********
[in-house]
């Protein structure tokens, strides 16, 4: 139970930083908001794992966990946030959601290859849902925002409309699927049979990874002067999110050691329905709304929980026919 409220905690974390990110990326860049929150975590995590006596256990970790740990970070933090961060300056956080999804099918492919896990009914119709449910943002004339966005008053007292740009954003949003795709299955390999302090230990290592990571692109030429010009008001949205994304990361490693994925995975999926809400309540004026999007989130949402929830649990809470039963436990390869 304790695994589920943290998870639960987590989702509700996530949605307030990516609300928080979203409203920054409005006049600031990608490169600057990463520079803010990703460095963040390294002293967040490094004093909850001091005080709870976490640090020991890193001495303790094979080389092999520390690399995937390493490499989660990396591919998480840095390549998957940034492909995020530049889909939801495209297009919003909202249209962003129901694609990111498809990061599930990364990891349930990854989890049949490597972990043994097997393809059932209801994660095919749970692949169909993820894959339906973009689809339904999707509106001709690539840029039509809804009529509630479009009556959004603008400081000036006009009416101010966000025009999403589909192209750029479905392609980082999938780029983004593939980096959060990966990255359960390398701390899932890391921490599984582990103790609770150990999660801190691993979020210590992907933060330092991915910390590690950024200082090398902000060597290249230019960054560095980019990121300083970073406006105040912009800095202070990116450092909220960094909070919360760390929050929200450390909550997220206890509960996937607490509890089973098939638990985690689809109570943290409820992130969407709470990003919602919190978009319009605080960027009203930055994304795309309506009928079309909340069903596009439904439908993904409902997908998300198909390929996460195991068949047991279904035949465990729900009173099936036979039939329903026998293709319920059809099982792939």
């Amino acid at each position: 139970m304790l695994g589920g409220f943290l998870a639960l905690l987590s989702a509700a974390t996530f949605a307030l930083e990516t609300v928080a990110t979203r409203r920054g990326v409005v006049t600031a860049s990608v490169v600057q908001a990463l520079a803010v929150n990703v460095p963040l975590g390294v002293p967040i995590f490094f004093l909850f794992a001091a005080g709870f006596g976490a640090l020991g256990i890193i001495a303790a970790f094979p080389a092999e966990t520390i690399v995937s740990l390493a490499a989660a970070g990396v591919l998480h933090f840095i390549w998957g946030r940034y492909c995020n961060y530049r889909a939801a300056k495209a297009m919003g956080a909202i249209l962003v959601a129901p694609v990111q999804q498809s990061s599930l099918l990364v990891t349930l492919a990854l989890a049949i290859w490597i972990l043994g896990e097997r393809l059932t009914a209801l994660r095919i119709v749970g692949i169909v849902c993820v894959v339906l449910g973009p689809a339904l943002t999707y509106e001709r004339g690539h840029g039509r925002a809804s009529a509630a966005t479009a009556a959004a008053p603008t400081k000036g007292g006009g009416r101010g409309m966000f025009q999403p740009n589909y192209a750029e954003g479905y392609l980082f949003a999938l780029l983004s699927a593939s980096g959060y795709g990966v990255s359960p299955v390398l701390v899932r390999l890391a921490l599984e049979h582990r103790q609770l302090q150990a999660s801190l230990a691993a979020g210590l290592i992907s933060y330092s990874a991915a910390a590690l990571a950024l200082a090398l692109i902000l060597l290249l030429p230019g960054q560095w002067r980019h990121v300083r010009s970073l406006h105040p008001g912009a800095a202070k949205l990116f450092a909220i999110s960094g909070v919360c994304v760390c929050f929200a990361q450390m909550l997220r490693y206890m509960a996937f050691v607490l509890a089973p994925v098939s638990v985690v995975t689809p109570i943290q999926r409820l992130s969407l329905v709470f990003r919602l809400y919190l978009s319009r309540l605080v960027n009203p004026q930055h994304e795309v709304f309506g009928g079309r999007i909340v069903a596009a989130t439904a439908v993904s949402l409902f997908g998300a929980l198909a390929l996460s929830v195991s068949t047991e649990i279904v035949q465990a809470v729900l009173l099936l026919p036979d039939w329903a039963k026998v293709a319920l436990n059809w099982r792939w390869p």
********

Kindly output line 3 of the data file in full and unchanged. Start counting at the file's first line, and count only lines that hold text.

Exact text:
């Amino acid at each position: 139970m304790l695994g589920g409220f943290l998870a639960l905690l987590s989702a509700a974390t996530f949605a307030l930083e990516t609300v928080a990110t979203r409203r920054g990326v409005v006049t600031a860049s990608v490169v600057q908001a990463l520079a803010v929150n990703v460095p963040l975590g390294v002293p967040i995590f490094f004093l909850f794992a001091a005080g709870f006596g976490a640090l020991g256990i890193i001495a303790a970790f094979p080389a092999e966990t520390i690399v995937s740990l390493a490499a989660a970070g990396v591919l998480h933090f840095i390549w998957g946030r940034y492909c995020n961060y530049r889909a939801a300056k495209a297009m919003g956080a909202i249209l962003v959601a129901p694609v990111q999804q498809s990061s599930l099918l990364v990891t349930l492919a990854l989890a049949i290859w490597i972990l043994g896990e097997r393809l059932t009914a209801l994660r095919i119709v749970g692949i169909v849902c993820v894959v339906l449910g973009p689809a339904l943002t999707y509106e001709r004339g690539h840029g039509r925002a809804s009529a509630a966005t479009a009556a959004a008053p603008t400081k000036g007292g006009g009416r101010g409309m966000f025009q999403p740009n589909y192209a750029e954003g479905y392609l980082f949003a999938l780029l983004s699927a593939s980096g959060y795709g990966v990255s359960p299955v390398l701390v899932r390999l890391a921490l599984e049979h582990r103790q609770l302090q150990a999660s801190l230990a691993a979020g210590l290592i992907s933060y330092s990874a991915a910390a590690l990571a950024l200082a090398l692109i902000l060597l290249l030429p230019g960054q560095w002067r980019h990121v300083r010009s970073l406006h105040p008001g912009a800095a202070k949205l990116f450092a909220i999110s960094g909070v919360c994304v760390c929050f929200a990361q450390m909550l997220r490693y206890m509960a996937f050691v607490l509890a089973p994925v098939s638990v985690v995975t689809p109570i943290q999926r409820l992130s969407l329905v709470f990003r919602l809400y919190l978009s319009r309540l605080v960027n009203p004026q930055h994304e795309v709304f309506g009928g079309r999007i909340v069903a596009a989130t439904a439908v993904s949402l409902f997908g998300a929980l198909a390929l996460s929830v195991s068949t047991e649990i279904v035949q465990a809470v729900l009173l099936l026919p036979d039939w329903a039963k026998v293709a319920l436990n059809w099982r792939w390869p």